Volume 2, Number 3, Sept 1980, pp.1-2

Technical Exchange


A Comparison of Three Gaseous Fumigants:
Vikane, Ethylene Oxide and Methyl Bromide

I know of no publication that gives the pros and cons of the above three fumigants in their use in libraries, museums or other repositories.

All three of these gaseous fumigants are highly toxic to human beings and should be used only by professionals or trained personnel explicitly following the manufacturers instructions for their use. All federal and state E.P.A. regulations should be strictly adhered to, especially the post aeration. and testing for residual fumigants before the building and/or materials are used.

None of these fumigants leave a residual protection in the material or building, so that recontamination can occur almost immediately. Therefore care must be taken to prevent reinfestation by insects. By maintaining the proper temperature (68° F) and relative humidity (50% r.h.), the possibility of mold recurrence is minimized.


Vikane is the registered trademark of the Dow Chemical Company for sulfuryl fluoride (SO2F2). Vikane is a gas at room temperature. It is a professionally used gaseous insecticide. The building must be cleared of pets, plants, open food stuffs, etc., as well as humans. The building is then sealed by one of several methods e.g.: tenting, taping or caulking doors, windows, etc., which approaches an airtight building. The necessary quantity of Vikane (depending on the volume of the building) is "charged" into the sealed structure, and is allowed to stand static, for up to 24 hours.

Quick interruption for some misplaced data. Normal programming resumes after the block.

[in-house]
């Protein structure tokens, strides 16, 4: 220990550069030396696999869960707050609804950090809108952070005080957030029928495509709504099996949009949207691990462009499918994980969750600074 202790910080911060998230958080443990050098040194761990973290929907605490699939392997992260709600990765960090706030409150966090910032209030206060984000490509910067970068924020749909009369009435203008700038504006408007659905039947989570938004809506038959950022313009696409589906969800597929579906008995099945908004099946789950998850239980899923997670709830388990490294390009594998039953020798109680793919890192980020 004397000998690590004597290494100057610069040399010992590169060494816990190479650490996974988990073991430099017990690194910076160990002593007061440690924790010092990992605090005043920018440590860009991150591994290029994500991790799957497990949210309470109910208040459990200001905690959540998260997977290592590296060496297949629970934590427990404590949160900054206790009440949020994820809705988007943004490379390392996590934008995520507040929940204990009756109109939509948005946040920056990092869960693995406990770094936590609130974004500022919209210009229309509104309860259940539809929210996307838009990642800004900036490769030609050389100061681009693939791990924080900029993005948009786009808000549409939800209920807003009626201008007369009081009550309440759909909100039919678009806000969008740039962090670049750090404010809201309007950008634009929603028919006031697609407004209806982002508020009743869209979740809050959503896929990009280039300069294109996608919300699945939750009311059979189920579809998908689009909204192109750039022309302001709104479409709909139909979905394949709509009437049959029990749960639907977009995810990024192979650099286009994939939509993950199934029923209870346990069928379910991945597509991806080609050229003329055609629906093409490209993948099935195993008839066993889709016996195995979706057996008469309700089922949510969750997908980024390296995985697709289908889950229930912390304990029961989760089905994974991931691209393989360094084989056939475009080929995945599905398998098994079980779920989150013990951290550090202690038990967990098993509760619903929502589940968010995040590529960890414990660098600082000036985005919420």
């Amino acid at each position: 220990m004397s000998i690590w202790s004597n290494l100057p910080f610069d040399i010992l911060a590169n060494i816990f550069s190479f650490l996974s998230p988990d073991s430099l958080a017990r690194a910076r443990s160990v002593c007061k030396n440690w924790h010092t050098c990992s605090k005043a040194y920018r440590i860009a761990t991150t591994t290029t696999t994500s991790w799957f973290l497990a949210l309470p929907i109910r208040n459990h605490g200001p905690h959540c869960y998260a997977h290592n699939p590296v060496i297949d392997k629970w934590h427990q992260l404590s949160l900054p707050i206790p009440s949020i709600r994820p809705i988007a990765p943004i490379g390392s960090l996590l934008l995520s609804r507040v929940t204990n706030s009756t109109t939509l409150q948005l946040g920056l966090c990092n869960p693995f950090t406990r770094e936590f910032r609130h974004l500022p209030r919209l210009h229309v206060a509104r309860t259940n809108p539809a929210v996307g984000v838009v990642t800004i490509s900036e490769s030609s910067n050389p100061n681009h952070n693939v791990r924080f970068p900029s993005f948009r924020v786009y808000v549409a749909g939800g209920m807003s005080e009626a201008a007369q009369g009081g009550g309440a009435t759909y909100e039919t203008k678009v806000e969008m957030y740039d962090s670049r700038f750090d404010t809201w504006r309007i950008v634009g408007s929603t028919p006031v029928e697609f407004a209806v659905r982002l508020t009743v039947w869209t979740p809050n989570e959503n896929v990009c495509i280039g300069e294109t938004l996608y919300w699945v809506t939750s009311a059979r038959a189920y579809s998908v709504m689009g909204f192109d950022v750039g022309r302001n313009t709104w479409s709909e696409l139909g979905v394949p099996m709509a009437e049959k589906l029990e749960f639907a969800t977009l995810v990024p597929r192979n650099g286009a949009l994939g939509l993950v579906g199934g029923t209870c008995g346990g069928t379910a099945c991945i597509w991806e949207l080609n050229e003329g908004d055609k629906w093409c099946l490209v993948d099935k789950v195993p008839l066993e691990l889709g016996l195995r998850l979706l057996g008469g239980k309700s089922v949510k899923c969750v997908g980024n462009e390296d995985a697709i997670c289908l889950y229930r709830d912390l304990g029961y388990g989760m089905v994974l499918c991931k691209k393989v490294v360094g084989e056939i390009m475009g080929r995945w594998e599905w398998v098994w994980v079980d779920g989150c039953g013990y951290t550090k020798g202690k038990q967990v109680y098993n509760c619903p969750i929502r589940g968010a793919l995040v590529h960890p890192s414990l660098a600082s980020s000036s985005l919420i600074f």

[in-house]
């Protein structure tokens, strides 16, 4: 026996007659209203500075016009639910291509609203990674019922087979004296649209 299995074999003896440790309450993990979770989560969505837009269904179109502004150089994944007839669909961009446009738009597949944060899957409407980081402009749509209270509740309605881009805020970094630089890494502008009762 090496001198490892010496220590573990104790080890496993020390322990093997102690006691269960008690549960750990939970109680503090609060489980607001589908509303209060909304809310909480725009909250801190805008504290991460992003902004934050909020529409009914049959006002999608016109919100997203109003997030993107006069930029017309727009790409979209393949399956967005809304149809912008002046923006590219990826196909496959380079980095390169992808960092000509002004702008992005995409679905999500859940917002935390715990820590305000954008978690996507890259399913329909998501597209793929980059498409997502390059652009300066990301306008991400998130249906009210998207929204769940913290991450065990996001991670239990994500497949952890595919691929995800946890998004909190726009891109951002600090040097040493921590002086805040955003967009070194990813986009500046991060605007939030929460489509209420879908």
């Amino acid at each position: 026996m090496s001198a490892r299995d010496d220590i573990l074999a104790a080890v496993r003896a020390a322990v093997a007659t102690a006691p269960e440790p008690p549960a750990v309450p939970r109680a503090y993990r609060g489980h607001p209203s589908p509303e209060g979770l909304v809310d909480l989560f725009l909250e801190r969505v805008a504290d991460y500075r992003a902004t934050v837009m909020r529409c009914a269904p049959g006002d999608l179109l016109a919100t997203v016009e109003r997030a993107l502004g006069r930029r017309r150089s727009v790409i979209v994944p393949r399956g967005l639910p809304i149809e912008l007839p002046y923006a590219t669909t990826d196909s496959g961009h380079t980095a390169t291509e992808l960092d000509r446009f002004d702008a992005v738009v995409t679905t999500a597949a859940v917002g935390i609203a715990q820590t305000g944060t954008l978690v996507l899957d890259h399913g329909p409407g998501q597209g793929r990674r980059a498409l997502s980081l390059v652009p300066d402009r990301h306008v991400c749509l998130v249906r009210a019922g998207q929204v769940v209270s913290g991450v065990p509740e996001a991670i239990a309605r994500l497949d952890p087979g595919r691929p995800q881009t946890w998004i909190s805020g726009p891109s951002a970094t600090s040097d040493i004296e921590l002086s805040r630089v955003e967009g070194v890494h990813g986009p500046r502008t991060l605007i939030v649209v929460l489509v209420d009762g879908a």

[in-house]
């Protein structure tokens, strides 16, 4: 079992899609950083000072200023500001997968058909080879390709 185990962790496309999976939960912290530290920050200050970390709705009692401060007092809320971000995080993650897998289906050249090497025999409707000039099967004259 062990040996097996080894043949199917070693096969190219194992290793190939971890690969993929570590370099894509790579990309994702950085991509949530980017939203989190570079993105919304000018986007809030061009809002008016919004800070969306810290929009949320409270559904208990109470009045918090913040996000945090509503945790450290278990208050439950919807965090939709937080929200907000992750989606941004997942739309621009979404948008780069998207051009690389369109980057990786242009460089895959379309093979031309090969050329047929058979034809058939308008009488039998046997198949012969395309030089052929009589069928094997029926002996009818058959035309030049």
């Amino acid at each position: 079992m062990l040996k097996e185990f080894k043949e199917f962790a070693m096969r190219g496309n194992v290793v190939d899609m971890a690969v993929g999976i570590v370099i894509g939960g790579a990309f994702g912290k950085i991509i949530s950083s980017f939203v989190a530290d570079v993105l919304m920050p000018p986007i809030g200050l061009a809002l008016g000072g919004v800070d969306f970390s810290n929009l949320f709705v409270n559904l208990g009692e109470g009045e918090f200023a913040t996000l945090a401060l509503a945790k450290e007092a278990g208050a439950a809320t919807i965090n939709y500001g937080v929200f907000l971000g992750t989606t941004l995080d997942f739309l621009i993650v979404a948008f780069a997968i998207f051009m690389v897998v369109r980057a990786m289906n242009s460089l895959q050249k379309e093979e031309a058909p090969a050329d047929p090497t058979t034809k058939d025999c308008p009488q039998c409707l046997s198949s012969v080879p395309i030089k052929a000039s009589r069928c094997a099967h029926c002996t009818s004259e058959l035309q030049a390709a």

The treated building is then aerated for the necessary time to remove all the Vikane before humans are allowed to re-enter. In the case of a home, the treatment usually takes 24 hours. For a larger building the time may be longer. Part of this time is in "set-up," sealing of the building, etc., aeration after treatment and testing. The actual soak time is about the same, approximately 16 to 24 hours.

Vikane kills insects such as ants, termites, silverfish, cockroaches, etc. There are no claims concerned with the use of Vikane for combating mold or microorganisms. At the present time there does not seem to be any method, report or recommended use of Vikane for chamber fumigation, such as is done with ethylene oxide.

Ethylene Oxide (ETO)

ETO is a gas at room temperature. It is used principally in vacuum chamber fumigation. The conditions and concentrations in the vacuum chamber can be varied so that the ETO will kill insects, larva and/or eggs, or combat mold and microorganisms.

Linde Division of the Union Carbide Corporation sells ETO in several concentrations. Most common are 90% carbon dioxide - 10% ETO (called Carboxide) or 88% Freon 12% ETO (called Oxyfume l2).